Department of Sociology
Master of Arts
The spread of Human Immunodeficiency Virus (HIV) is one of the greatest threats to stability and development in Kenya. The country's infection rate is estimated between seven and eight percent, making it one of the highest in the world. Several studies have been done that examine subpopulations such as truck drivers, sex workers, and migrants. However, to date there is little research that examines who, across the country, is contracting HIV. Kenya's 2003 Demographic and Health Survey includes data that make it possible to determine which groups have the highest odds of being infected. The question of who is contracting HIV in Kenya was examined using a structural violence framework. Proponents of the theory suggest that those marginalized for social or economic reasons in any society are at the highest risk of contracting infectious diseases. Because marginalization occurs in different spheres and to different degrees for men and women, only women were included in the analysis. Logistic regression was used in analyzing the data, with HIV status entered as the dependent variable. While a few of the hypotheses suggested by structural violence were supported by the data, the theory did not provide an adequate explanation for who is contracting the disease. However, the findings do have practical implications regarding who to target when trying to slow the spread of HIV in sub-Saharan Africa.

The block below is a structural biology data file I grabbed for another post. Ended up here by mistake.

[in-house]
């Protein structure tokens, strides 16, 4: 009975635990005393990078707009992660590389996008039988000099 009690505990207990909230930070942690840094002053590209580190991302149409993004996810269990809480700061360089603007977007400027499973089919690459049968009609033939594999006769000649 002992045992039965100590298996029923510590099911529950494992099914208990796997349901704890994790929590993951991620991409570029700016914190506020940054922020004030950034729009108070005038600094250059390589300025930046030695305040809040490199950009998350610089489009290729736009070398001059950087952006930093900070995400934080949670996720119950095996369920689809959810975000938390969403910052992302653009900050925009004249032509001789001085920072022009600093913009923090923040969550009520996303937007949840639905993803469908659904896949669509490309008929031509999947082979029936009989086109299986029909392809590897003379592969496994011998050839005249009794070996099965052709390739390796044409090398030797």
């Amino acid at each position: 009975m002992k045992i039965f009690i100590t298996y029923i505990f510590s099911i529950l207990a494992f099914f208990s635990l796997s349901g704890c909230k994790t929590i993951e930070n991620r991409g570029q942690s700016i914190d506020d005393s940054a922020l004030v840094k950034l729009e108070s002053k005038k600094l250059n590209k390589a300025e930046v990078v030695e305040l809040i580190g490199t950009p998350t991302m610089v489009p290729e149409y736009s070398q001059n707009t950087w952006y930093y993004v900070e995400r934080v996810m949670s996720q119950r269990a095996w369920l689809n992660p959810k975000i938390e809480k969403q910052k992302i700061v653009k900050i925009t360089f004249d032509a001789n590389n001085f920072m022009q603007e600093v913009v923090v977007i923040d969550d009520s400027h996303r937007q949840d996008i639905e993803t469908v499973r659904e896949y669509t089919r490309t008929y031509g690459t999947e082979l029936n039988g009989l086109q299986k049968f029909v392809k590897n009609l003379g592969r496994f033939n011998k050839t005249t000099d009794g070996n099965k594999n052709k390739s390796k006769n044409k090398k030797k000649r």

Epidemiology | Public Health | Sociology
Fletcher, Kimberly, "Socioeconomic Determinants of HIV Status in Kenya" (2008). Masters Theses & Specialist Projects. Paper 366.